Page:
Voltus Inc., an energy resource aggregator, has filed a complaint against the Midcontinent Independent System Operator (“MISO”) with the Federal Energy Regulatory Commission (“FERC“).[1] The complaint takes issue with MISO’s recent order that allows states to opt out of FERC’s 2008 order allowing demand response programs in wholesale markets.[2]

Demand response programs give consumers the opportunity to substantially affect the electric grid by shifting their electricity usage from peak demand times to lower electricity use periods, thereby preventing the grid from overloading.[3] Demand response programs also pay consumers based on how much they reduce their electricity use once they have chosen an energy reduction plan.[4] However, MISO has allowed states within its territory to withhold energy resource aggregators from freely participating in the MISO wholesale market through its opt out provision.[5]

MISO is a regional transmission organization (“RTO”) responsible for the coordination of the wholesale bulk power and electric transmission system in fifteen U.S. states and one Canadian province.[6] It manages the operation of more than 65,000 miles of high-voltage transmission and approximately 185,000 megawatts of power generating resources across its footprint, making it one of the world’s largest energy markets.[7] As an energy resource aggregator, Voltus seeks to expand the use of demand response programs with the aim of reducing energy and increasing overall efficiency.[8]

Voltus alleges that MISO’s policy is inconsistent with the federal government’s jurisdiction under the Federal Power Act, saying in its complaint that “states do not have the authority to directly determine whether resources are permitted to participate in RTO/ISO markets.”[9] The company also alleges that the MISO’s “opt out” policy has “significantly impeded demand response development in the grid operator’s footprint” and that they shouldn’t face barriers to markets that other resources don’t face.[10]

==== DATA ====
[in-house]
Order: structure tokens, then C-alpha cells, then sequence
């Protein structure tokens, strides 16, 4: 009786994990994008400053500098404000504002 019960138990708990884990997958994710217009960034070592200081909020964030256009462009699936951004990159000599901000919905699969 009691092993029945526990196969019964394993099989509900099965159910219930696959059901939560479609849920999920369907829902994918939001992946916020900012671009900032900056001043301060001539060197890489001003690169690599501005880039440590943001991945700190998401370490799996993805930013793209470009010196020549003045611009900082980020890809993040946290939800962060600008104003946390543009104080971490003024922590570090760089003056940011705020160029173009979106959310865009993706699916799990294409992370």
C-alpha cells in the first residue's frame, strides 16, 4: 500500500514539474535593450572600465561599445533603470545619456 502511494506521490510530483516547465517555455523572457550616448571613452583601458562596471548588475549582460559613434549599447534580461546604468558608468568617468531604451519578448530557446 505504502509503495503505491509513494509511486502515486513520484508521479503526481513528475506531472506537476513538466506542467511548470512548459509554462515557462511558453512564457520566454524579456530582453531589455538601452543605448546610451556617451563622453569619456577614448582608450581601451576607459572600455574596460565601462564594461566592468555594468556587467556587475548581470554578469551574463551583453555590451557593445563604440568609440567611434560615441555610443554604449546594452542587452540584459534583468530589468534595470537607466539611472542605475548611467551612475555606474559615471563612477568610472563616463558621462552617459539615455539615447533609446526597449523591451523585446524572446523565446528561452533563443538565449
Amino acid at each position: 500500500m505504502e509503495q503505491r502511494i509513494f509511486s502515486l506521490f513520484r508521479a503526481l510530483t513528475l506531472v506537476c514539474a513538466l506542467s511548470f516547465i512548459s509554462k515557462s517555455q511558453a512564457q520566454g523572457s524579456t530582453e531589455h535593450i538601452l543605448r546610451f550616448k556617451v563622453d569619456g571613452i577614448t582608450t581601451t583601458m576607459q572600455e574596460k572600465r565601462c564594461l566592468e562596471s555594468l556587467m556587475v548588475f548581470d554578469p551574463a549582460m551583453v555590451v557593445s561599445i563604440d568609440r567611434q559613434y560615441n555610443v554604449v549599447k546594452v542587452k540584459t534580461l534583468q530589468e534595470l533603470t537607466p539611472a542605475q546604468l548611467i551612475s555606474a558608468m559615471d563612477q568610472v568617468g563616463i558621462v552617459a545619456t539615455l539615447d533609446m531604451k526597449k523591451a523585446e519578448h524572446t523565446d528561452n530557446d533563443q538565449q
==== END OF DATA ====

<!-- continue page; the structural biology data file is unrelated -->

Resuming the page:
In 2019, a new FERC rule directed RTOs to allow aggregators like Voltus into wholesale markets with “proper recognition.”[11] The D.C. Circuit recently upheld FERC’s rule after utility commissioners argued the rule intruded on state electricity authority, concluding “FERC has the exclusive authority to determine who can participate in wholesale electricity markets.”[12]

More cases like Voltus are likely to arise as other RTOs claim state sovereignty as justification for using opt out provisions, raising issues of federalism in energy markets.

[1] Michael Phillis, FERC Told Its Power Demand Rule Limits Market Access, Law 360, https://www.law360.com/environmental/articles/1321631/ferc-told-its-power-demand-rule-limits-market-access?nl_pk=dcab58a6-2235-4173-be1d 4ca85d6e9f8e&utm_source=newsletter&utm_medium=email&utm_campaign=environmental (Oct. 21, 2020).

[2] Id.

[3] U.S. Department of Energy, Demand Response, Activities, https://www.energy.gov/oe/activities/technology-development/grid-modernization-and-smart-grid/demand-response (last visited Oct. 29, 2020).

[4] Spencer Fields, Demand response programs explained, Energy Sage, https://news.energysage.com/demand-response-programs-explained/ (Apr. 19, 2019).

[5] Complaint at 4, Voltus Inc. v. Midcontinent Indep. Sys. Operator, Inc. (FERC Oct. 20, 2020) (No. EL20), https://www.law360.com/articles/1321631/attachments/0.

[6] Phillis, supra note 1.

[7] MISO, Corporate Fact Sheet, Corporate Information, https://www.misoenergy.org/about/media-center/corporate-fact-sheet/ (July 20,2020).

[8] Kelly Yazdani, Accelerating Our Mission – doing more good, faster, Voltus, https://www.voltus.co/tag/demand-response/ (Oct. 29, 2020).

[9] Complaint, supra note 5, at 8.

[10] Id. at 7.

[11]Keith Goldberg, DC Circ. Backs FERC Energy Storage Rule, Law 360, https://www.law360.com/articles/1290934/dc-circ-backs-ferc-energy-storage-rule (July 10, 2020).

[12] Id.